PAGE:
Derek Bentley, Ph.D. Candidate, Latin American History, University of Georgia, Athen: "The Regional Roots of Mexican Neoliberalism: Northern Businessmen and the Rise of Market Values"
Derek Bentley’s research explores how, beginning in the 1970s, Mexican businessmen and their allies transformed conservative strategies for confronting the state, and how their efforts helped to legitimate free market ideas in Mexico. The dissertation focuses on northern Mexico, where conservative opposition to central authority was strongest. It examines alliances which formed among businessmen, the clergy, and civic organizations and the ways that these actors helped to reframe political-economic debates around a defense of the family, religious values, and traditional gender roles. Looking beyond the abrupt policy changes of the 1980s and 1990s, it explores how these novel challenges to the state’s role in shaping societal values nourished resistance to government economic intervention, and how this process laid the foundation for Mexican neo-liberalism.
Mara Caden, Ph.D. Candidate, History, Yale University: "The Work of Making Money: Labor, The Great Recoinage, and the Geography of Currency in Britain and its Empire, 1690-1730"
In the wake of the Glorious Revolution of 1688/89, the English state began a large-scale monetary project in 1696: the Great Recoinage, which entailed the collection of old coin and the mechanized production of new money in six locations across the nation. Petitions poured into the Treasury office from English towns, calling on the state to open mints and provide needed employment to the poor. By 1699, the Royal Mint at the Tower of London and the new country mints in Bristol, Exeter, Norwich, Chester and York had produced over 6.8 million pounds sterling in new silver money. My project gives a detailed picture of the nature of work and employment at the country mints and the Tower of London, asserts the importance of language of “employing the poor” in discussions about coinage, and explains the failure of efforts to erect mints in Ireland and Massachusetts during the same period. This study also addresses the legacies of the Great Recoinage, up to the Wood’s halfpence controversy in Ireland and the paper money controversies in the American colonies in the 1720s.
Eli Cook, Ph.D. Candidate, History of American Civilization Program, Harvard University: "The Pricing of Progress: Economic Indicators and the Capitalization of American Life"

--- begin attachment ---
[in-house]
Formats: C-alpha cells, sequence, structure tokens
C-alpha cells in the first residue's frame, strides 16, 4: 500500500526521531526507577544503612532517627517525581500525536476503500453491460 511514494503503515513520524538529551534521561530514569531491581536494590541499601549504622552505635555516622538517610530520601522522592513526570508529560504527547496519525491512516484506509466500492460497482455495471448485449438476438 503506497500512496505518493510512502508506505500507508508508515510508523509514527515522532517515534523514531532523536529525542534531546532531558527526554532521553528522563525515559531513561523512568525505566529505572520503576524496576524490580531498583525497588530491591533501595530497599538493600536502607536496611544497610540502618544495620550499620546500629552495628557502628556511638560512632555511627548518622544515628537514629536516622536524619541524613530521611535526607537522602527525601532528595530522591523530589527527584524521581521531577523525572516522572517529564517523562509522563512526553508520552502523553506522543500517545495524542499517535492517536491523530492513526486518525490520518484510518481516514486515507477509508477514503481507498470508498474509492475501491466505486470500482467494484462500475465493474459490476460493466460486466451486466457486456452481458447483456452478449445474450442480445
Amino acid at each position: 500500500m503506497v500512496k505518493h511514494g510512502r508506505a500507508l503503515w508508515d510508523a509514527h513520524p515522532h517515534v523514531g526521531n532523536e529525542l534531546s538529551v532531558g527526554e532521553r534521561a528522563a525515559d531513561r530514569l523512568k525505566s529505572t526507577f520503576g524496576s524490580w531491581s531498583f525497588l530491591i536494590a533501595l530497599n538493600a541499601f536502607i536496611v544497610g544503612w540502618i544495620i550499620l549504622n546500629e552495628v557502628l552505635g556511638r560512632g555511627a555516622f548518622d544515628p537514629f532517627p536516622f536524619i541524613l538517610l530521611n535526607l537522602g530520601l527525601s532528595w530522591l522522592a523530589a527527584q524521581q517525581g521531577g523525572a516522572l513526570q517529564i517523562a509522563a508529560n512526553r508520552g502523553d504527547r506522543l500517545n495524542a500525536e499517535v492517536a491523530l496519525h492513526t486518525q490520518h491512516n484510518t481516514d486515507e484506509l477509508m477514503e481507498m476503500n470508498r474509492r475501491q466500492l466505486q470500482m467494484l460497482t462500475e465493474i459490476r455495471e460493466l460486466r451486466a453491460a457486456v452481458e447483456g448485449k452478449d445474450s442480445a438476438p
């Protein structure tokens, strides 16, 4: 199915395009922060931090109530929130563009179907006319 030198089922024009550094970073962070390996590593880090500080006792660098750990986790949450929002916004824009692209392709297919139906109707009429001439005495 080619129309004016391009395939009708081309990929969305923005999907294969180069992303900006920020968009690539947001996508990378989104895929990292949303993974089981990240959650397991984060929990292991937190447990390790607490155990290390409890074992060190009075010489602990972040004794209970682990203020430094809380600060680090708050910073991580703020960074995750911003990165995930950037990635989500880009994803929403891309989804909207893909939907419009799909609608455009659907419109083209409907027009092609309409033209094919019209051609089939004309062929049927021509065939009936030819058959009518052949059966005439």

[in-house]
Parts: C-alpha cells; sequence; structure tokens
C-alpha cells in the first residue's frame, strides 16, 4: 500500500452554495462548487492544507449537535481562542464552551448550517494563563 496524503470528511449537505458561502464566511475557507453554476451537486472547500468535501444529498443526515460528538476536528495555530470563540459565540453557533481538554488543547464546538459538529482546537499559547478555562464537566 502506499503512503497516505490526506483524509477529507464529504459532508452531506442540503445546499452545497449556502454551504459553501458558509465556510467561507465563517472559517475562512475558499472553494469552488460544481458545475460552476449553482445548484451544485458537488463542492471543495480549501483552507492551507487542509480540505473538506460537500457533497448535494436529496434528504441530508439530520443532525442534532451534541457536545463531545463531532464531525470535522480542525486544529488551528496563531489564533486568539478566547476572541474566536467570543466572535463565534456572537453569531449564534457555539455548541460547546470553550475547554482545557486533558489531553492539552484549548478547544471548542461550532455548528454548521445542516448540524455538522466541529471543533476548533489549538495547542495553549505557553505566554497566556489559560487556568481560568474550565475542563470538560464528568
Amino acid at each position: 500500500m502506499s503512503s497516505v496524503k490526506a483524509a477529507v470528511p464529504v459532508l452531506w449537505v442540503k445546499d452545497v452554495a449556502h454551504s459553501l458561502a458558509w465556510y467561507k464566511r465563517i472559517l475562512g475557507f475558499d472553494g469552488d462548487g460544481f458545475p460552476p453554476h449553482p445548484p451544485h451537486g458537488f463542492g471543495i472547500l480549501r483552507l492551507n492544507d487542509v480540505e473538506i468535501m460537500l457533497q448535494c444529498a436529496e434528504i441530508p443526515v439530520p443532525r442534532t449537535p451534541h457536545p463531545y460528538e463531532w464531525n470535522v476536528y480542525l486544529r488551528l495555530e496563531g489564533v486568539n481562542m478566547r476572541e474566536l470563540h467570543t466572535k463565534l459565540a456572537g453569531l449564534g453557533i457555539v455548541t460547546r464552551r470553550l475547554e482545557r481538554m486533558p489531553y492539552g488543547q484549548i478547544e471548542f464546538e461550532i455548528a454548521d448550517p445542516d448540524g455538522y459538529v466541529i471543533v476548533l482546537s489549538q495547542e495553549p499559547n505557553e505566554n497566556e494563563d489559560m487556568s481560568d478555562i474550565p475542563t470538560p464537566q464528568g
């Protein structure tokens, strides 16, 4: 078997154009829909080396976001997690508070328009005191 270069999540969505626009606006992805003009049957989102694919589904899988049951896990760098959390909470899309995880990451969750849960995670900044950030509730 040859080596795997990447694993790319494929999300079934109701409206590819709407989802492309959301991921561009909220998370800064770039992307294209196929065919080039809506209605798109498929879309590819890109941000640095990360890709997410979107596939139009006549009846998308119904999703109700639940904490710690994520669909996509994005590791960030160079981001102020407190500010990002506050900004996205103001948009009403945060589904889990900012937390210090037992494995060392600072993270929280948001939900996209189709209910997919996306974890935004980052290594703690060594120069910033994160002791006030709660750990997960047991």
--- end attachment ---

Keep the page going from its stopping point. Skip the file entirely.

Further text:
A research project on the political, intellectual and cultural history of statistical economic indicators in America, Eli Cook’s research uncovers the protracted struggle which took place in the nineteenth century over how economic life should be quantified and how American prosperity should be measured. By revealing the contested origins of statistics such as GDP, and by uncovering the alternative measures that ended up on the losing side of history, his work denaturalizes the seemingly objective nature of modern economic indicators while offering a fresh take on the rise of American capitalism. In doing so, he seeks to explain how modern measures of market productivity and “economic growth” helped to transform the maximization of capitalist production and consumption into the main objective of American social policy, all the while turning monetary prices into the standard unit for measuring not only our goods but our planet, our society, our future and ourselves.
Lauren Coyle, Ph.D. Candidate, Department of Anthropology, University of Chicago and Exchange Scholar in the Departments of African and African American Studies and Anthropology, Harvard University: "Dual Sovereigns in the Golden Twilight: Law, Land, and Sacrificial Labor in Ghana"
Lauren Coyle works in legal and political anthropology, historical ethnography, and critical theories of law, sacrifice, and sovereignty in capitalist modernity. She currently is writing a dissertation titled Dual Sovereigns in the Golden Twilight: Law, Land, and Sacrificial Labor in Ghana. This project, based on ongoing historical and ethnographic research, concerns transformations in searing contests over gold mining and the recently revitalized significance of the colonial legacy of dual legal systems – “customary” and state-based – for contemporary nationhood in Ghana. In particular, Coyle analyzes how this legal legacy interacts with “rule of law” governance logics and with various shadow sovereigns to frame signal conflicts over land, labor, gold, the sacred, and “sovereign wealth” in the nation’s neoliberal economy. More broadly, she examines the moral economies of sacrificial mining and environmental politics, as well as the mounting transparency and “upward adjustment” movements in Ghana and across the postcolonial world. Coyle also received an M.A. in Anthropology from the University of Chicago and a J.D. from Harvard Law School. Her recent work has appeared in Telos, Transition, and Rethinking Marxism.
Nicholas Crawford, Ph.D. Candidate, Harvard University: "Feeding Slavery: Scarcity, Subsistence, and the Political Economy of the British Caribbean, 1783-1833"